Abstract
This paper considers the foundation of self-realization and the sense of morality that could justify Arne Naess’s claim ‘Self-realization is morally neutral,’ by focusing on the recent debate among deep ecologists. Self-realization, the ultimate norm of Naess’s ecosophy T, is the realization of the maxim ‘everything is interrelated.’ This norm seems to be based on two basic principles: the diminishing of narrow ego, and the integrity between the human and non-human worlds. The paper argues that the former is an extension of Plato’s idea of self-development or self-mastery while the latter is implicit in Aristotle’s holism. It defends that Self-realization is morally neutral only if the term ‘moral’ is considered in the Kantian sense. However, Naess reluctantly distinguishes between ethics and morality, which makes his approach less credible. The paper concludes that Aristotle’s notion of eudaimonia supports Self-realization to qualify as a virtue.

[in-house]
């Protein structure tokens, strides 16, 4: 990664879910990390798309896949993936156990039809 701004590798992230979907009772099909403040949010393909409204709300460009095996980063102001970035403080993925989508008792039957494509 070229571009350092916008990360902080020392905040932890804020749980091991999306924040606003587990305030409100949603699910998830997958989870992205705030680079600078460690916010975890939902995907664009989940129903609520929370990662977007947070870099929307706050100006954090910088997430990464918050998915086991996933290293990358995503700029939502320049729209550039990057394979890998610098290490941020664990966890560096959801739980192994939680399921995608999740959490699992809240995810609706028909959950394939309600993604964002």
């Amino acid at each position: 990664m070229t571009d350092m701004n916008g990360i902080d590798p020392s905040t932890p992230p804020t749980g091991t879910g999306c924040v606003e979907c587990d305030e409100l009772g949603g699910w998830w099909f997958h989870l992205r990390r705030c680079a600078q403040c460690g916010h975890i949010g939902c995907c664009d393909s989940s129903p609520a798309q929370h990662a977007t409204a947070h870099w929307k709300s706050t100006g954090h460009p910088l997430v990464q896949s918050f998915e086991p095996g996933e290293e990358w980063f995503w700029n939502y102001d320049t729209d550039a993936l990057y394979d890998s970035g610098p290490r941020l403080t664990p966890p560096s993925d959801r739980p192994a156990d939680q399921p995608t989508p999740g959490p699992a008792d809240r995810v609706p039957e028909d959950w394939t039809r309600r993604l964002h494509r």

Keywords deep ecology  environmental ethics and philosophy  morally neutral  principle of integrity  self-development  Self-realization
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Reprint years 2016
ISBN(s) 1584-174X
DOI 10.5840/symposion20163217
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Sources of the Self.Allen W. Wood - 1992 - Philosophical Review 101 (3):621.
Ethics and the Limits of Philosophy.Bernard Williams - 1987 - Behaviorism 15 (2):179-181.
Ethics and the Limits of Philosophy.Thomas Nagel - 1986 - Journal of Philosophy 83 (6):351-360.

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